The Jimi Hendrix Experience already had three hit singles in the UK before releasing their first LP, Are You Experienced, in May of 1967. The following month the band made its US debut at the Monterey International Pop Festival. The gig went over so well that Reprise Records soon made arrangements to release Are You Experienced in the US. To maximize the commercial potential of the LP, Reprise decided to include the A sides of all three singles on the album, even though those songs had not been on the British version. The B sides of all three singles, however, were not included on the album. Among those missing tracks was Highway Chile, a somewhat autobiographical song that was originally paired with The Wind Cries Mary.
Artist: We The People
Title: Mirror Of Your Mind
Source: Mono CD: Even More Nuggets (originally released as 45 RPM single)
Writer: Thomas Talton
Label: Rhino (original label: Challenge)
We The People were formed when an Orlando, Florida newspaper reporter talked members of two local bands to combine into a garage/punk supergroup. The result was one of the most successful regional bands in Florida history. After their first recording got airplay on a local station, they were signed to record in Nashville for Challenge Records (a label actually based in Los Angeles) and cranked out several regional hits over the next few years. The first of these was Mirror Of Your Mind. Written by lead vocalist Tom Talton, the song is an in-your-face rocker that got played on a number of local stations and has been covered by several bands since.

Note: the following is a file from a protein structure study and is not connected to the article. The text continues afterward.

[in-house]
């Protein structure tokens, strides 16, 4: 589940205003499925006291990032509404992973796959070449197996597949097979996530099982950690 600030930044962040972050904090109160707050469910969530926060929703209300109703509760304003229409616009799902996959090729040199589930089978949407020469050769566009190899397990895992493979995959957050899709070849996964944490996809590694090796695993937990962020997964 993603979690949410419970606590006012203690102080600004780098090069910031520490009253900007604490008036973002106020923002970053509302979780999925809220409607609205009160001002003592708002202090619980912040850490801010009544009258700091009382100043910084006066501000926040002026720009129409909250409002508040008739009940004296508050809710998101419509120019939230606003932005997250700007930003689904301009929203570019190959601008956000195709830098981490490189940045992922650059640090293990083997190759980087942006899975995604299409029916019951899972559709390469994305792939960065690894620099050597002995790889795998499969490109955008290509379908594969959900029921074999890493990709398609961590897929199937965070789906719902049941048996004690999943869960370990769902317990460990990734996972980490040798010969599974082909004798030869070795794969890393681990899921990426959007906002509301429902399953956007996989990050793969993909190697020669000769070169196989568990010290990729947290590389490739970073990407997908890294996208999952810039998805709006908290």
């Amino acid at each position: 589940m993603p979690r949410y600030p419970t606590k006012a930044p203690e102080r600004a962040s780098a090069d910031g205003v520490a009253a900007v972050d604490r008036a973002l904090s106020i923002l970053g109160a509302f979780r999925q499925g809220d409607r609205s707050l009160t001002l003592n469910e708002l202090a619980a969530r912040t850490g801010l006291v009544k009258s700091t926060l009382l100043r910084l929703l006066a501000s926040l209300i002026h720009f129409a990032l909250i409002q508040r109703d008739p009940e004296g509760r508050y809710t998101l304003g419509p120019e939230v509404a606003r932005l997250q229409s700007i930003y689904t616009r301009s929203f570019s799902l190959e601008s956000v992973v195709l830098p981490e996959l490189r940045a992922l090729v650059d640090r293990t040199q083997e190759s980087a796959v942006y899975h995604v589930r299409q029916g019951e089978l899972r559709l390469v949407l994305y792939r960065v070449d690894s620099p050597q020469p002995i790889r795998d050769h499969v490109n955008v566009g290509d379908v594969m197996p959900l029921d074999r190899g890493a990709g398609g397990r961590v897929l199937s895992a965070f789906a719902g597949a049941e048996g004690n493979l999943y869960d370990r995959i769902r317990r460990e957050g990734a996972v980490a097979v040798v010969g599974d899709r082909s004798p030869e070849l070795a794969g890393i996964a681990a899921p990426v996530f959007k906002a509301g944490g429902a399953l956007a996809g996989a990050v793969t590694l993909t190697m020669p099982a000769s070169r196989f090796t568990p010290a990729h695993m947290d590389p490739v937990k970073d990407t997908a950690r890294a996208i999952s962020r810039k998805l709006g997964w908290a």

Source: Mono LP: Nuggets Vol. 2-Punk (originally released as 45 RPM single)
Writer(s): Otis Redding
Label: Rhino (original label: Atco)
Sounding a lot like the Rascals, the Vagrants were a popular Long Island band led by singer Peter Sabatino and best remembered for being the group that had guitarist Leslie Weinstein in it. Weinstein would change his last name to West and record a solo album called Mountain before forming the band of the same name. This version of Respect is fairly faithful to the original Otis Redding version. Unfortunately for the Vagrants, Aretha Franklin would release her rearranged version of the song just a few weeks after the Vagrants, relegating their version of the tune (and the Vagrants themselves) to footnote status.
Artist: Chambers Brothers
Title: Time Has Come Today
Source: LP: Nuggets Vol. 9-Acid Rock (originally released on LP: The Time Has Come)
Writer(s): Joe and Willie Chambers
Label: Rhino (original label: Columbia)
One of the quintessential songs of the psychedelic era is the Chambers Brothers' classic Time Has Come Today. The song was originally recorded and issued as a single in 1966. The more familiar version heard here, however, was recorded in 1967 for the album The Time Has Come. The LP version of the song runs about eleven minutes, way too long for a 45 RPM record, so before releasing the song as a single for the second time, engineers at Columbia cut the song down to around 3 minutes. The edits proved so jarring that the record was recalled and a re-edited version, clocking in at 4:57 became the third and final single version of the song, hitting the charts in 1968.